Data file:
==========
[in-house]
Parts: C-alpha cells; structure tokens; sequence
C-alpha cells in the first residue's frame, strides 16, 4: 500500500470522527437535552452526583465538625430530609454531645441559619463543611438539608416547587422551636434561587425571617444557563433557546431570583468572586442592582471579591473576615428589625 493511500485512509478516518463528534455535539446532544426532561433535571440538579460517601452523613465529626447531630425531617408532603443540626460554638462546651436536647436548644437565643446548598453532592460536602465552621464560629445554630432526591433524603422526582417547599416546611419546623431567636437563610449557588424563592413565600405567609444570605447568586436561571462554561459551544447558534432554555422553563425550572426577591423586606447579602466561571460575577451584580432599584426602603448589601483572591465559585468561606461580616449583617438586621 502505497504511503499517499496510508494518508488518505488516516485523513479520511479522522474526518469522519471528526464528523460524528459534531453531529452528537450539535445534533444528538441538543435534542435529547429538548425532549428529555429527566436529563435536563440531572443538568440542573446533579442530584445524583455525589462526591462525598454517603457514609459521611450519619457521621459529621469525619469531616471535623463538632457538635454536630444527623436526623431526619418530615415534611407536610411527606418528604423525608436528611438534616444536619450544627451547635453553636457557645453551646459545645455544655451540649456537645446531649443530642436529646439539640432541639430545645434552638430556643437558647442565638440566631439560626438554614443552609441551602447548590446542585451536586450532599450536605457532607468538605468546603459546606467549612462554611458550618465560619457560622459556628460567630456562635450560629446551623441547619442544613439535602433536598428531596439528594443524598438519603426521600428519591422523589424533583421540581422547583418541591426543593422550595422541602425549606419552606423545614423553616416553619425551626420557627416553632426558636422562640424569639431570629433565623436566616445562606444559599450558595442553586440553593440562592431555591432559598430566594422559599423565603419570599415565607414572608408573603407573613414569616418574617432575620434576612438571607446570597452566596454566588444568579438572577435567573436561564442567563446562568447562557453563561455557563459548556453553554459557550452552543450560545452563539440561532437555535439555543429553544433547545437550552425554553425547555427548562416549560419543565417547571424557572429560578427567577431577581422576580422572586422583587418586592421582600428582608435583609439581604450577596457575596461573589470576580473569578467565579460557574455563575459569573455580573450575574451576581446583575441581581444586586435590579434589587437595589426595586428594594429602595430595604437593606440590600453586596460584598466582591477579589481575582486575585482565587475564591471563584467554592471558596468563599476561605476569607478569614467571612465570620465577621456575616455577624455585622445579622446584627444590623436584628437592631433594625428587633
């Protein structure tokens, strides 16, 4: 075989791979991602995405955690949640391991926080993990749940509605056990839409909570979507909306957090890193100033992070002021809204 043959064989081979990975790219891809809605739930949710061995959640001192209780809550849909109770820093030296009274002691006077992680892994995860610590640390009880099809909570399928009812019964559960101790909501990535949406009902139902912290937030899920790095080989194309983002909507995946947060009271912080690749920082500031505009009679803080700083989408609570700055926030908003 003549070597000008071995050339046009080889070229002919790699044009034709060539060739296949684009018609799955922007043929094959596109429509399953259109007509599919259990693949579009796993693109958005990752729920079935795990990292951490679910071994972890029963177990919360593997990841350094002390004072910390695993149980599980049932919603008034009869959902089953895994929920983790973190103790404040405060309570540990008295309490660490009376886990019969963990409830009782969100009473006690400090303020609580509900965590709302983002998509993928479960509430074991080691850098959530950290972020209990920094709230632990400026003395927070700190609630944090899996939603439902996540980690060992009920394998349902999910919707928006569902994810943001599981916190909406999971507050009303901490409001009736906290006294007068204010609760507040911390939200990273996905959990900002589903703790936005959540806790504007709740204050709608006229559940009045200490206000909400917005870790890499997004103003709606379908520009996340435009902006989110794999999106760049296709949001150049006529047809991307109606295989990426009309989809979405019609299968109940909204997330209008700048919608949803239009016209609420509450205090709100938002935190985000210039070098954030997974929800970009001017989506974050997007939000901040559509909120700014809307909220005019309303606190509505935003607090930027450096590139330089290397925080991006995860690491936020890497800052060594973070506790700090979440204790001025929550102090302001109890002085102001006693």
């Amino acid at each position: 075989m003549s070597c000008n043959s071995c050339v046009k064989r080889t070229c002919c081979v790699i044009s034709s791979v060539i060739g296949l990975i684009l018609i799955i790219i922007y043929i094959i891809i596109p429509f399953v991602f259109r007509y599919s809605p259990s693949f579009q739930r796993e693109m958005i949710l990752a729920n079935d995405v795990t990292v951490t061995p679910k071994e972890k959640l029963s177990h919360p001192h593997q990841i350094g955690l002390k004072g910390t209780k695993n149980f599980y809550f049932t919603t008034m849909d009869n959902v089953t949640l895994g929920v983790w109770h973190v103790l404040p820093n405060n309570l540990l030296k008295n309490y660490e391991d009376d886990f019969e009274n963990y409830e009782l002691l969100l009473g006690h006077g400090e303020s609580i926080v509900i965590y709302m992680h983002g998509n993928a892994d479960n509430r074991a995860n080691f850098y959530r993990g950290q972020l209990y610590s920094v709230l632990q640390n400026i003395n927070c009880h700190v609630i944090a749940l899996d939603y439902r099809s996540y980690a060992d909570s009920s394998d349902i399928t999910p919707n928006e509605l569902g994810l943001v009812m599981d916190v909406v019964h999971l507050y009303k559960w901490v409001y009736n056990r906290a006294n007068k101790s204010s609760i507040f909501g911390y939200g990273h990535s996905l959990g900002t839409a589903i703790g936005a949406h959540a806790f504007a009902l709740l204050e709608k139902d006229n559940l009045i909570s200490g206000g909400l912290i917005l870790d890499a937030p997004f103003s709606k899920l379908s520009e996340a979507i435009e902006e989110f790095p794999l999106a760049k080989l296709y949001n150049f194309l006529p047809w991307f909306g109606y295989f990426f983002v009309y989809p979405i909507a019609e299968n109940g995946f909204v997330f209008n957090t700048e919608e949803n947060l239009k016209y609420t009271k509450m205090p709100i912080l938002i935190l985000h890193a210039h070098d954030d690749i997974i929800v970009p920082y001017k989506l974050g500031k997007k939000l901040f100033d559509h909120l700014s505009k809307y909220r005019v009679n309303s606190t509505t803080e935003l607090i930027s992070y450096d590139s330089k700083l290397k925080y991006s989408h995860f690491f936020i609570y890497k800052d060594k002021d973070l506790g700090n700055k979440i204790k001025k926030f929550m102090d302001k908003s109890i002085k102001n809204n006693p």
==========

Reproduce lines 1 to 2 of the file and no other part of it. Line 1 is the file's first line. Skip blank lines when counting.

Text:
[in-house]
Parts: C-alpha cells; structure tokens; sequence